Watch Master and Commander (especially the first scene) and some of the Band of Brothers episodes and you'll know what I'm talking about.

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i get it, you mean like in the Band of Brothers episode where some Lt. started to freak out in his first combat exp. and two or three soldiers died because he frozed up is that what you mean?

 

 

Exactly. As an officer, those lives are in your hands. A good officer is one that communicates with, and takes advice from his NCO's when it comes to soldier business. NCO's work with the soldiers day in and day out. They know what each guy is capable of, and how best to use them. The officer side is more or less the written order type side of things. This is what we've got to do, now you guys have to go do it. Hopefully the officer is telling his NCO's what needs to be done, and then the NCO's can figure the best way for the team to accomplish the mission. But regardless, when it comes down to it, the officer is going to be credited with the missions success, and even it's failure.

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If you wanted to relay it to Joe terms, it's fairly easy.

 

Hawk is the officer. Hawk is given a mission to take out a Cobra base. Hawk goes to Duke who is a senior NCO. Hawk tells Duke what needs to happen. Duke goes to his Joe team and gives them the mission brief. Duke and his team go on the mission (sometimes Hawk would go with, sometimes he'd stay behind to give more tactical instructions based on the situation). Duke is the one in the field giving the orders to accomplish the mission. Cobra base is destroyed, Duke and his team return. Hawk goes back to the ones that gave him the mission in the first place to tell them the mission is acoomplished. Hawk gets a "Good job, Hawk. Way to go." Hawk goes back down to Duke and does the same thing, Duke goes to his troops and does the same.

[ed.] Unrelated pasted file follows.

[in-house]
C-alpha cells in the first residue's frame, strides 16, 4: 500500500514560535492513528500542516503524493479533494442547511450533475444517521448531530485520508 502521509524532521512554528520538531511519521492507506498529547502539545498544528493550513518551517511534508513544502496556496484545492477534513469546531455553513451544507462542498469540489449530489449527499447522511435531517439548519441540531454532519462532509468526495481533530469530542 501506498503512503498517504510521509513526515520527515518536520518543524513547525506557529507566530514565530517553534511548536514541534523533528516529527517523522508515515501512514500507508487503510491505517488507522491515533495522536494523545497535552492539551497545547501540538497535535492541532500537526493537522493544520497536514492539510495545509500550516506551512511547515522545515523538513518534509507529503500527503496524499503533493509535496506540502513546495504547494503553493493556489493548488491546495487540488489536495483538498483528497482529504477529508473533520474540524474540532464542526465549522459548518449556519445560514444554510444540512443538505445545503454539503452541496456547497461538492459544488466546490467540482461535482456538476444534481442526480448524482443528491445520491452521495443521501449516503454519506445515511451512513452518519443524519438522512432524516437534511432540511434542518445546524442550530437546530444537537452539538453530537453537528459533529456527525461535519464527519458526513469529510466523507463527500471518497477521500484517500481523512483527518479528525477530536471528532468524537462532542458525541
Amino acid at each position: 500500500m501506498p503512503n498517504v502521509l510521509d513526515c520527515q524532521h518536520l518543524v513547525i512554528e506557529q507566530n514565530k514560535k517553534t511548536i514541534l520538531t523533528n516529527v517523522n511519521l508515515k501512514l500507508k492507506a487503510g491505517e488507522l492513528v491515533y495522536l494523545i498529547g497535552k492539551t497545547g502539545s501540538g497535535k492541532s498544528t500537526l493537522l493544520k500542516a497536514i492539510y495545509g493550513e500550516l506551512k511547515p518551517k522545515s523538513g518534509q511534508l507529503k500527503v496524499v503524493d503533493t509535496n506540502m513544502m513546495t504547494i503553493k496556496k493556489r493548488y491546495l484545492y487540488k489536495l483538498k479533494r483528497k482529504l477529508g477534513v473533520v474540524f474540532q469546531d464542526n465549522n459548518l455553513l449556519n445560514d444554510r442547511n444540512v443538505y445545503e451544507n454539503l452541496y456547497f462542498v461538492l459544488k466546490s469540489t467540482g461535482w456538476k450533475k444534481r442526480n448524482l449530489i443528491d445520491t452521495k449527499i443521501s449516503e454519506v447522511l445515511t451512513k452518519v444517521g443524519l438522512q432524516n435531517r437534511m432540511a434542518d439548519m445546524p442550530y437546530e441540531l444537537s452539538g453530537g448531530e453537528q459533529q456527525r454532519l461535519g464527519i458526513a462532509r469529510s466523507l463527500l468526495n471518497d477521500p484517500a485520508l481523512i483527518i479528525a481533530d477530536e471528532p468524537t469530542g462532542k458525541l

Now you have some officers (usually lower ranking ones like the LTs) that will be on the mission with the team. Say like Falcon. Falcon would be there as a representative for Hawk. Falcon technically outranks Duke as any officer would. But, Falcon being the smart LT that he is, would still let Duke run the troops, but Falcon would still be responsible for the team. And Falcon could still override any decision Duke would make. Sometimes the officers come up with better ideas than the NCOs and their input is greatly appreciated. Most of the time, an LT can learn A LOT from a senior NCO.

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it's like i used to think boot camp is horrible and a hell hole but it's not really only two months then you get put into a tour of duty. it's like i'm watching teh news and i think if the army goes around a city street and not through it then maybe their would not be so many casualties because when you go through then you're going to get shot from eery direction also have people in teams of two chek every room of the house or apt. teams of four if building is bigger. what do you guys think?

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i get it, you mean like in the Band of Brothers episode where some Lt. started to freak out in his first combat exp. and two or three soldiers died because he frozed up is that what you mean?